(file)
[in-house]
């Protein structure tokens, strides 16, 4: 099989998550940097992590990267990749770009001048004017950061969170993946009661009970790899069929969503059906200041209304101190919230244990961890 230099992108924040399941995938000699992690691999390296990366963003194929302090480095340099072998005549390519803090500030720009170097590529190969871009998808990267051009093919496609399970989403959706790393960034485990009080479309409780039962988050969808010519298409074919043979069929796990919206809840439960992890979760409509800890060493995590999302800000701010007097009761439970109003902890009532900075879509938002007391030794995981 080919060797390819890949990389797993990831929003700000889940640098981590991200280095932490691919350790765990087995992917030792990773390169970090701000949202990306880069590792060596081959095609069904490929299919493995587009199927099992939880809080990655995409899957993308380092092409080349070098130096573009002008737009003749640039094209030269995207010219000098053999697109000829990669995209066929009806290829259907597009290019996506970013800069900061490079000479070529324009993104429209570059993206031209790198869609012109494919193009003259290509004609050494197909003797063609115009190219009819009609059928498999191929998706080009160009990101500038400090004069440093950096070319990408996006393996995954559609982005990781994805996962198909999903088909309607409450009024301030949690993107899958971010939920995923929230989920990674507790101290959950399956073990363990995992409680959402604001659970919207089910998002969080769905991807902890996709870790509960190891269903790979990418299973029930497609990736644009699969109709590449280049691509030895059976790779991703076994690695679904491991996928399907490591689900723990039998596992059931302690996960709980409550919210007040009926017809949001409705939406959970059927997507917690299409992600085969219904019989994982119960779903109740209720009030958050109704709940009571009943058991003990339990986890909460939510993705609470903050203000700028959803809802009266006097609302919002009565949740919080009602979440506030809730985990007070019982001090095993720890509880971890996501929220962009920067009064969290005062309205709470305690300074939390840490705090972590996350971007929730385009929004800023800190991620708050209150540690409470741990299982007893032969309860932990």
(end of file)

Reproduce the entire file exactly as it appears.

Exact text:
[in-house]
């Protein structure tokens, strides 16, 4: 099989998550940097992590990267990749770009001048004017950061969170993946009661009970790899069929969503059906200041209304101190919230244990961890 230099992108924040399941995938000699992690691999390296990366963003194929302090480095340099072998005549390519803090500030720009170097590529190969871009998808990267051009093919496609399970989403959706790393960034485990009080479309409780039962988050969808010519298409074919043979069929796990919206809840439960992890979760409509800890060493995590999302800000701010007097009761439970109003902890009532900075879509938002007391030794995981 080919060797390819890949990389797993990831929003700000889940640098981590991200280095932490691919350790765990087995992917030792990773390169970090701000949202990306880069590792060596081959095609069904490929299919493995587009199927099992939880809080990655995409899957993308380092092409080349070098130096573009002008737009003749640039094209030269995207010219000098053999697109000829990669995209066929009806290829259907597009290019996506970013800069900061490079000479070529324009993104429209570059993206031209790198869609012109494919193009003259290509004609050494197909003797063609115009190219009819009609059928498999191929998706080009160009990101500038400090004069440093950096070319990408996006393996995954559609982005990781994805996962198909999903088909309607409450009024301030949690993107899958971010939920995923929230989920990674507790101290959950399956073990363990995992409680959402604001659970919207089910998002969080769905991807902890996709870790509960190891269903790979990418299973029930497609990736644009699969109709590449280049691509030895059976790779991703076994690695679904491991996928399907490591689900723990039998596992059931302690996960709980409550919210007040009926017809949001409705939406959970059927997507917690299409992600085969219904019989994982119960779903109740209720009030958050109704709940009571009943058991003990339990986890909460939510993705609470903050203000700028959803809802009266006097609302919002009565949740919080009602979440506030809730985990007070019982001090095993720890509880971890996501929220962009920067009064969290005062309205709470305690300074939390840490705090972590996350971007929730385009929004800023800190991620708050209150540690409470741990299982007893032969309860932990």